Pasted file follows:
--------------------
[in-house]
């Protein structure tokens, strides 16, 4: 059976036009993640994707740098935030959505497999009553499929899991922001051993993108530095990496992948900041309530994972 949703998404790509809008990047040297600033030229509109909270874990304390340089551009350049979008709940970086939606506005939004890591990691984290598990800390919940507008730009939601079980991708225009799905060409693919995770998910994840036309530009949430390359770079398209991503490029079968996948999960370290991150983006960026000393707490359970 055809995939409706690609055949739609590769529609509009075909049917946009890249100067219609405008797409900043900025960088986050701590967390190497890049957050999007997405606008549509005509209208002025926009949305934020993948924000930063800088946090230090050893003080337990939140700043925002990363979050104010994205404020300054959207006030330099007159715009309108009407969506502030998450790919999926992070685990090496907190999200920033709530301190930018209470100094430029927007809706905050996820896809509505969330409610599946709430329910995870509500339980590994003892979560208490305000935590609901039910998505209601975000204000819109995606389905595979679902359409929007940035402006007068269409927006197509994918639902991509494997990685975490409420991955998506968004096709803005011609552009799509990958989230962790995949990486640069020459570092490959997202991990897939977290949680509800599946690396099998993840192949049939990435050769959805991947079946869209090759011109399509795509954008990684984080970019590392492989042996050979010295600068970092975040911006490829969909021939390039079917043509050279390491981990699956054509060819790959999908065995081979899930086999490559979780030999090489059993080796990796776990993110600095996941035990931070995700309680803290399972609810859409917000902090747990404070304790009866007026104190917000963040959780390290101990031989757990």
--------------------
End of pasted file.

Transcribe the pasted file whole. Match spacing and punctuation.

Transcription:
[in-house]
């Protein structure tokens, strides 16, 4: 059976036009993640994707740098935030959505497999009553499929899991922001051993993108530095990496992948900041309530994972 949703998404790509809008990047040297600033030229509109909270874990304390340089551009350049979008709940970086939606506005939004890591990691984290598990800390919940507008730009939601079980991708225009799905060409693919995770998910994840036309530009949430390359770079398209991503490029079968996948999960370290991150983006960026000393707490359970 055809995939409706690609055949739609590769529609509009075909049917946009890249100067219609405008797409900043900025960088986050701590967390190497890049957050999007997405606008549509005509209208002025926009949305934020993948924000930063800088946090230090050893003080337990939140700043925002990363979050104010994205404020300054959207006030330099007159715009309108009407969506502030998450790919999926992070685990090496907190999200920033709530301190930018209470100094430029927007809706905050996820896809509505969330409610599946709430329910995870509500339980590994003892979560208490305000935590609901039910998505209601975000204000819109995606389905595979679902359409929007940035402006007068269409927006197509994918639902991509494997990685975490409420991955998506968004096709803005011609552009799509990958989230962790995949990486640069020459570092490959997202991990897939977290949680509800599946690396099998993840192949049939990435050769959805991947079946869209090759011109399509795509954008990684984080970019590392492989042996050979010295600068970092975040911006490829969909021939390039079917043509050279390491981990699956054509060819790959999908065995081979899930086999490559979780030999090489059993080796990796776990993110600095996941035990931070995700309680803290399972609810859409917000902090747990404070304790009866007026104190917000963040959780390290101990031989757990």